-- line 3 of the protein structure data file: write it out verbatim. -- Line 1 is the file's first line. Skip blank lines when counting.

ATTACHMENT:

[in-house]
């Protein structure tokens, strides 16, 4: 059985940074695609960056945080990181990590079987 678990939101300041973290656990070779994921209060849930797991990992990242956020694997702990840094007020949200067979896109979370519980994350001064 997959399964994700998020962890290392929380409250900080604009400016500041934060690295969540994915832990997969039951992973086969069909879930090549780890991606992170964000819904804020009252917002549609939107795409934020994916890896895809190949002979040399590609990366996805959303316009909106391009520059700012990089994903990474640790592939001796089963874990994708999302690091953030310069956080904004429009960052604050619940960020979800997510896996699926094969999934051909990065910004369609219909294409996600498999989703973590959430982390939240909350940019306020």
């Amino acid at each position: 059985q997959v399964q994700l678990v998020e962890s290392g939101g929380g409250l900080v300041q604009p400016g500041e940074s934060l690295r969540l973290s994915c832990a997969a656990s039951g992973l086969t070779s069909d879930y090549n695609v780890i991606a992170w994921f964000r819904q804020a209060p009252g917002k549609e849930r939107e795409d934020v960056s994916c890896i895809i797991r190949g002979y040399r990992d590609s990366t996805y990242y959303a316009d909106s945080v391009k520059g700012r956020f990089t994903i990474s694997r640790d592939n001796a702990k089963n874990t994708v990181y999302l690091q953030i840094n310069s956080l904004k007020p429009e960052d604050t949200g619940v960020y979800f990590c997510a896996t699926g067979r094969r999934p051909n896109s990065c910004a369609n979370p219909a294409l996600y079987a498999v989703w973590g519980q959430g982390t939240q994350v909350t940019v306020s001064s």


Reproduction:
């Amino acid at each position: 059985q997959v399964q994700l678990v998020e962890s290392g939101g929380g409250l900080v300041q604009p400016g500041e940074s934060l690295r969540l973290s994915c832990a997969a656990s039951g992973l086969t070779s069909d879930y090549n695609v780890i991606a992170w994921f964000r819904q804020a209060p009252g917002k549609e849930r939107e795409d934020v960056s994916c890896i895809i797991r190949g002979y040399r990992d590609s990366t996805y990242y959303a316009d909106s945080v391009k520059g700012r956020f990089t994903i990474s694997r640790d592939n001796a702990k089963n874990t994708v990181y999302l690091q953030i840094n310069s956080l904004k007020p429009e960052d604050t949200g619940v960020y979800f990590c997510a896996t699926g067979r094969r999934p051909n896109s990065c910004a369609n979370p219909a294409l996600y079987a498999v989703w973590g519980q959430g982390t939240q994350v909350t940019v306020s001064s």